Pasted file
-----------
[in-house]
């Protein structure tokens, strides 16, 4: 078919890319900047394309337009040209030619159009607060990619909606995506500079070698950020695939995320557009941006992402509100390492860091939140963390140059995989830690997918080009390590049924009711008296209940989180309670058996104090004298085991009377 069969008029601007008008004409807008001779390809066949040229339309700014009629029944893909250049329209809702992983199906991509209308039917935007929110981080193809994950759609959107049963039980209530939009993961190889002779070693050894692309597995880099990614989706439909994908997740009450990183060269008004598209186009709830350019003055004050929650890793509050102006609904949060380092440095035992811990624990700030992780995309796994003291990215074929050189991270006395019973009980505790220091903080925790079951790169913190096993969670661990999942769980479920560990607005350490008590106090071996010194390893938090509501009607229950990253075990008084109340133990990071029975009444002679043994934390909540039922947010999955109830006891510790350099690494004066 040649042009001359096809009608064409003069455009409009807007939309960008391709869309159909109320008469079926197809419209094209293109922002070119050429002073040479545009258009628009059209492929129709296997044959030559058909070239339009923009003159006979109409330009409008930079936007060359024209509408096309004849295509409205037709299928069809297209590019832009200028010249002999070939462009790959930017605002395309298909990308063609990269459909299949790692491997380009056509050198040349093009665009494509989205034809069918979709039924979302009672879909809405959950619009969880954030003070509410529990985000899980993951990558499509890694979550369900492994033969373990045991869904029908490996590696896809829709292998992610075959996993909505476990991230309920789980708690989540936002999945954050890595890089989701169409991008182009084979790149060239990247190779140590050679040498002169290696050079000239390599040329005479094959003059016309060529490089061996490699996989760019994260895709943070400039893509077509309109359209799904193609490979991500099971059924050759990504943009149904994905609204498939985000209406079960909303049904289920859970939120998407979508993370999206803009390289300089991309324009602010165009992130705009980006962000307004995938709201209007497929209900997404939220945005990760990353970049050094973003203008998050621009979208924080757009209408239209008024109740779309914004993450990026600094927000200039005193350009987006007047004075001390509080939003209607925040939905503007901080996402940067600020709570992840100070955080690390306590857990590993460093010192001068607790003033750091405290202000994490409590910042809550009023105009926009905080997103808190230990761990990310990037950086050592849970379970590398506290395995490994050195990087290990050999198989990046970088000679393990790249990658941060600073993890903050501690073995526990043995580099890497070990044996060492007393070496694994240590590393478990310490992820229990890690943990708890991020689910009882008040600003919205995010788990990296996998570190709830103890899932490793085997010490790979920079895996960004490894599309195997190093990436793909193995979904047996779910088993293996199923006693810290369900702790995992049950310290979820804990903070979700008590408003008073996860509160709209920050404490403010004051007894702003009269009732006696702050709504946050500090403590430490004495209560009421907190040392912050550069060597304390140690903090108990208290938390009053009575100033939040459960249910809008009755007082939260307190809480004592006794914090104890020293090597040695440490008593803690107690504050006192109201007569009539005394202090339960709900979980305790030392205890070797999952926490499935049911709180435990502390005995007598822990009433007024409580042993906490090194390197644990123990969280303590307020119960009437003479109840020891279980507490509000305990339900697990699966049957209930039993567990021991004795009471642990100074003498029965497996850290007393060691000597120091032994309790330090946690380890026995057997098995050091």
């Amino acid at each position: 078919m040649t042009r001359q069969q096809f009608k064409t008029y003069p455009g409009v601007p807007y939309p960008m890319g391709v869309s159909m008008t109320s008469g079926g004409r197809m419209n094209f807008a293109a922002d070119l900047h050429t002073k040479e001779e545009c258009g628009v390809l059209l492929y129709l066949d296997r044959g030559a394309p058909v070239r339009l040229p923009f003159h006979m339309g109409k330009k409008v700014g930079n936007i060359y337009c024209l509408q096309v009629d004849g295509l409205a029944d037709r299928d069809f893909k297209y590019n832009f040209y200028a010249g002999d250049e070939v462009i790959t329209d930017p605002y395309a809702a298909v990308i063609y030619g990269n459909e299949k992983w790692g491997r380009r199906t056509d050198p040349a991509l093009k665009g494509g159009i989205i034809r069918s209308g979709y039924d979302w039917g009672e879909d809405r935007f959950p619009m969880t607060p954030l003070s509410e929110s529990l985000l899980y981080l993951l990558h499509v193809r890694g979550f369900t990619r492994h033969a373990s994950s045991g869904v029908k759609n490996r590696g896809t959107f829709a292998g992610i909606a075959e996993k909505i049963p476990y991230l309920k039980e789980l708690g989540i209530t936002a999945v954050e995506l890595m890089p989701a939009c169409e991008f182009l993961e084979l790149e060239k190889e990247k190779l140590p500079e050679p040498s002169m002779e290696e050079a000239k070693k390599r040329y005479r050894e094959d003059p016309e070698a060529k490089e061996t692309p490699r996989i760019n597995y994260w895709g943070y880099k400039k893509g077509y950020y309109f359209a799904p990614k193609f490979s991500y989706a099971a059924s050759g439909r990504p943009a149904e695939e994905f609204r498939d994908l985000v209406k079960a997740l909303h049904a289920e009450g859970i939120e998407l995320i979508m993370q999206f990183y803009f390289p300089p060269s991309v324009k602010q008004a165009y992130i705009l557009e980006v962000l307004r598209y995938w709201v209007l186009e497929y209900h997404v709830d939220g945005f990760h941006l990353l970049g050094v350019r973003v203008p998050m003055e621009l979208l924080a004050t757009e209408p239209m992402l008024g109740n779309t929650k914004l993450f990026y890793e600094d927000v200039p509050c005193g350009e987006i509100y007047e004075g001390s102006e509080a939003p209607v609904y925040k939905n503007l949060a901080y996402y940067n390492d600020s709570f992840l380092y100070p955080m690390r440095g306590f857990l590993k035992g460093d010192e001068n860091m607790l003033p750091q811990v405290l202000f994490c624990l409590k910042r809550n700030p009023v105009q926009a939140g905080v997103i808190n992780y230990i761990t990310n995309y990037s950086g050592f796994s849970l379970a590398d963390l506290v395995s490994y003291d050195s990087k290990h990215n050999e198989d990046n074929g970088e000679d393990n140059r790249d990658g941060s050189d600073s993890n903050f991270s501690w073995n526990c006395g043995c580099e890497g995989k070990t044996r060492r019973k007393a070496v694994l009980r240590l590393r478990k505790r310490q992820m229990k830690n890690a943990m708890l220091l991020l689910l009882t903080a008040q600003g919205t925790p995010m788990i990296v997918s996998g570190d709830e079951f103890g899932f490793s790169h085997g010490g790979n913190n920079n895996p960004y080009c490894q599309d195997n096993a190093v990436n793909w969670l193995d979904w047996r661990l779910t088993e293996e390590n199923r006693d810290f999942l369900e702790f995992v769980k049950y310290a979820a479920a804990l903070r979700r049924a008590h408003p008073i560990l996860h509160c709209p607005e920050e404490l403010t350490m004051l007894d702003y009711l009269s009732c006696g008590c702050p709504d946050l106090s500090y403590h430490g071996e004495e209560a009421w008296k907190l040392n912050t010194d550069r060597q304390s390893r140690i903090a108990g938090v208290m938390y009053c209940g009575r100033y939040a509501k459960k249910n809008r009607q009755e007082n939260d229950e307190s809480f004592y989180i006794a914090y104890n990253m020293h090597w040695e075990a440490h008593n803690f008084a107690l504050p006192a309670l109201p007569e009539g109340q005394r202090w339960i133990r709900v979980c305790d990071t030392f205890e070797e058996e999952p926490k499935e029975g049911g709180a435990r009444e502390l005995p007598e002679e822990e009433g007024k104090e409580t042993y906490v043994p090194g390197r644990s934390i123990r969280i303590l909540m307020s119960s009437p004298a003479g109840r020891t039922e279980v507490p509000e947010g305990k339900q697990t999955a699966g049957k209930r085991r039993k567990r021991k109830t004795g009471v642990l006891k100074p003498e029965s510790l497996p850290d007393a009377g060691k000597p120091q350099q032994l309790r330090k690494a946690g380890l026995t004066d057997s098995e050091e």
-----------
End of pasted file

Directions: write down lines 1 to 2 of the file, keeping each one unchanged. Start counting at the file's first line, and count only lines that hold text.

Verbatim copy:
[in-house]
């Protein structure tokens, strides 16, 4: 078919890319900047394309337009040209030619159009607060990619909606995506500079070698950020695939995320557009941006992402509100390492860091939140963390140059995989830690997918080009390590049924009711008296209940989180309670058996104090004298085991009377 069969008029601007008008004409807008001779390809066949040229339309700014009629029944893909250049329209809702992983199906991509209308039917935007929110981080193809994950759609959107049963039980209530939009993961190889002779070693050894692309597995880099990614989706439909994908997740009450990183060269008004598209186009709830350019003055004050929650890793509050102006609904949060380092440095035992811990624990700030992780995309796994003291990215074929050189991270006395019973009980505790220091903080925790079951790169913190096993969670661990999942769980479920560990607005350490008590106090071996010194390893938090509501009607229950990253075990008084109340133990990071029975009444002679043994934390909540039922947010999955109830006891510790350099690494004066 040649042009001359096809009608064409003069455009409009807007939309960008391709869309159909109320008469079926197809419209094209293109922002070119050429002073040479545009258009628009059209492929129709296997044959030559058909070239339009923009003159006979109409330009409008930079936007060359024209509408096309004849295509409205037709299928069809297209590019832009200028010249002999070939462009790959930017605002395309298909990308063609990269459909299949790692491997380009056509050198040349093009665009494509989205034809069918979709039924979302009672879909809405959950619009969880954030003070509410529990985000899980993951990558499509890694979550369900492994033969373990045991869904029908490996590696896809829709292998992610075959996993909505476990991230309920789980708690989540936002999945954050890595890089989701169409991008182009084979790149060239990247190779140590050679040498002169290696050079000239390599040329005479094959003059016309060529490089061996490699996989760019994260895709943070400039893509077509309109359209799904193609490979991500099971059924050759990504943009149904994905609204498939985000209406079960909303049904289920859970939120998407979508993370999206803009390289300089991309324009602010165009992130705009980006962000307004995938709201209007497929209900997404939220945005990760990353970049050094973003203008998050621009979208924080757009209408239209008024109740779309914004993450990026600094927000200039005193350009987006007047004075001390509080939003209607925040939905503007901080996402940067600020709570992840100070955080690390306590857990590993460093010192001068607790003033750091405290202000994490409590910042809550009023105009926009905080997103808190230990761990990310990037950086050592849970379970590398506290395995490994050195990087290990050999198989990046970088000679393990790249990658941060600073993890903050501690073995526990043995580099890497070990044996060492007393070496694994240590590393478990310490992820229990890690943990708890991020689910009882008040600003919205995010788990990296996998570190709830103890899932490793085997010490790979920079895996960004490894599309195997190093990436793909193995979904047996779910088993293996199923006693810290369900702790995992049950310290979820804990903070979700008590408003008073996860509160709209920050404490403010004051007894702003009269009732006696702050709504946050500090403590430490004495209560009421907190040392912050550069060597304390140690903090108990208290938390009053009575100033939040459960249910809008009755007082939260307190809480004592006794914090104890020293090597040695440490008593803690107690504050006192109201007569009539005394202090339960709900979980305790030392205890070797999952926490499935049911709180435990502390005995007598822990009433007024409580042993906490090194390197644990123990969280303590307020119960009437003479109840020891279980507490509000305990339900697990699966049957209930039993567990021991004795009471642990100074003498029965497996850290007393060691000597120091032994309790330090946690380890026995057997098995050091």